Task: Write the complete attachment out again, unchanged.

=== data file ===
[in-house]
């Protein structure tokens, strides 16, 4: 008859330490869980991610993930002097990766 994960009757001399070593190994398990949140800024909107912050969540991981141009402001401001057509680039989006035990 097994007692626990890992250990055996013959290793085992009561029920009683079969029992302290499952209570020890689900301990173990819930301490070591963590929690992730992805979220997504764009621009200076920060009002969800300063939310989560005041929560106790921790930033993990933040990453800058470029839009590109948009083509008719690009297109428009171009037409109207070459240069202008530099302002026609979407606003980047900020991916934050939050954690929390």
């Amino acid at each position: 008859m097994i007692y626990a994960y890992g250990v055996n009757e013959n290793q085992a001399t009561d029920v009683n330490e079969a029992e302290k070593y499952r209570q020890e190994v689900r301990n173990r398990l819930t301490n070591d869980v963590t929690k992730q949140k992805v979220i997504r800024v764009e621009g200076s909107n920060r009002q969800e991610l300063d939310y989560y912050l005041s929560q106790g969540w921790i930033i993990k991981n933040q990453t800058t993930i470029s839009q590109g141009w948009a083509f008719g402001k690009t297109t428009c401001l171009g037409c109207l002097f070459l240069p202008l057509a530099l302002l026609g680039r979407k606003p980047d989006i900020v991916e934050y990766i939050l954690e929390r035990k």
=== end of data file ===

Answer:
[in-house]
């Protein structure tokens, strides 16, 4: 008859330490869980991610993930002097990766 994960009757001399070593190994398990949140800024909107912050969540991981141009402001401001057509680039989006035990 097994007692626990890992250990055996013959290793085992009561029920009683079969029992302290499952209570020890689900301990173990819930301490070591963590929690992730992805979220997504764009621009200076920060009002969800300063939310989560005041929560106790921790930033993990933040990453800058470029839009590109948009083509008719690009297109428009171009037409109207070459240069202008530099302002026609979407606003980047900020991916934050939050954690929390």
């Amino acid at each position: 008859m097994i007692y626990a994960y890992g250990v055996n009757e013959n290793q085992a001399t009561d029920v009683n330490e079969a029992e302290k070593y499952r209570q020890e190994v689900r301990n173990r398990l819930t301490n070591d869980v963590t929690k992730q949140k992805v979220i997504r800024v764009e621009g200076s909107n920060r009002q969800e991610l300063d939310y989560y912050l005041s929560q106790g969540w921790i930033i993990k991981n933040q990453t800058t993930i470029s839009q590109g141009w948009a083509f008719g402001k690009t297109t428009c401001l171009g037409c109207l002097f070459l240069p202008l057509a530099l302002l026609g680039r979407k606003p980047d989006i900020v991916e934050y990766i939050l954690e929390r035990k």